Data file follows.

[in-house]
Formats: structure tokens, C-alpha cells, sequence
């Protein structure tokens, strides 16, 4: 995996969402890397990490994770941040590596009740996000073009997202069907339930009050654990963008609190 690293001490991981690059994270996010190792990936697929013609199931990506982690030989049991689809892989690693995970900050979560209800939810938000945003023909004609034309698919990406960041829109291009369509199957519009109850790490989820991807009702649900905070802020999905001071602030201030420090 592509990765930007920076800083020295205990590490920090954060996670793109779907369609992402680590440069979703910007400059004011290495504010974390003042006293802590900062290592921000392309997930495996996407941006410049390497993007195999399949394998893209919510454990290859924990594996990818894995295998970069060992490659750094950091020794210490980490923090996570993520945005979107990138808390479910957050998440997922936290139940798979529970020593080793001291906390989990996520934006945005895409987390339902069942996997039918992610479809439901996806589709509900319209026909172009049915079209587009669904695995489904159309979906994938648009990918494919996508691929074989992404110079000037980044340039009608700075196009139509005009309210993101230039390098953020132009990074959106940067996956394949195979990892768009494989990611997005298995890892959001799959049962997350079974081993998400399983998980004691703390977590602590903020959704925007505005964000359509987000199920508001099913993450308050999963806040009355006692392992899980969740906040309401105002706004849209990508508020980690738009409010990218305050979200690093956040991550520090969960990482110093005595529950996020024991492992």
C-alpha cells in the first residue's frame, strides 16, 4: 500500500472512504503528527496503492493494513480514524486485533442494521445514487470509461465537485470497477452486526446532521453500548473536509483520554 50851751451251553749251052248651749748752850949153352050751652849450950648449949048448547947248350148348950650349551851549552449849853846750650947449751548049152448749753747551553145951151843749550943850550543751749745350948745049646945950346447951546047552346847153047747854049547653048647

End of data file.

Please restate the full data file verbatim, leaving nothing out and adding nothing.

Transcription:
[in-house]
Formats: structure tokens, C-alpha cells, sequence
């Protein structure tokens, strides 16, 4: 995996969402890397990490994770941040590596009740996000073009997202069907339930009050654990963008609190 690293001490991981690059994270996010190792990936697929013609199931990506982690030989049991689809892989690693995970900050979560209800939810938000945003023909004609034309698919990406960041829109291009369509199957519009109850790490989820991807009702649900905070802020999905001071602030201030420090 592509990765930007920076800083020295205990590490920090954060996670793109779907369609992402680590440069979703910007400059004011290495504010974390003042006293802590900062290592921000392309997930495996996407941006410049390497993007195999399949394998893209919510454990290859924990594996990818894995295998970069060992490659750094950091020794210490980490923090996570993520945005979107990138808390479910957050998440997922936290139940798979529970020593080793001291906390989990996520934006945005895409987390339902069942996997039918992610479809439901996806589709509900319209026909172009049915079209587009669904695995489904159309979906994938648009990918494919996508691929074989992404110079000037980044340039009608700075196009139509005009309210993101230039390098953020132009990074959106940067996956394949195979990892768009494989990611997005298995890892959001799959049962997350079974081993998400399983998980004691703390977590602590903020959704925007505005964000359509987000199920508001099913993450308050999963806040009355006692392992899980969740906040309401105002706004849209990508508020980690738009409010990218305050979200690093956040991550520090969960990482110093005595529950996020024991492992």
C-alpha cells in the first residue's frame, strides 16, 4: 500500500472512504503528527496503492493494513480514524486485533442494521445514487470509461465537485470497477452486526446532521453500548473536509483520554 50851751451251553749251052248651749748752850949153352050751652849450950648449949048448547947248350148348950650349551851549552449849853846750650947449751548049152448749753747551553145951151843749550943850550543751749745350948745049646945950346447951546047552346847153047747854049547653048647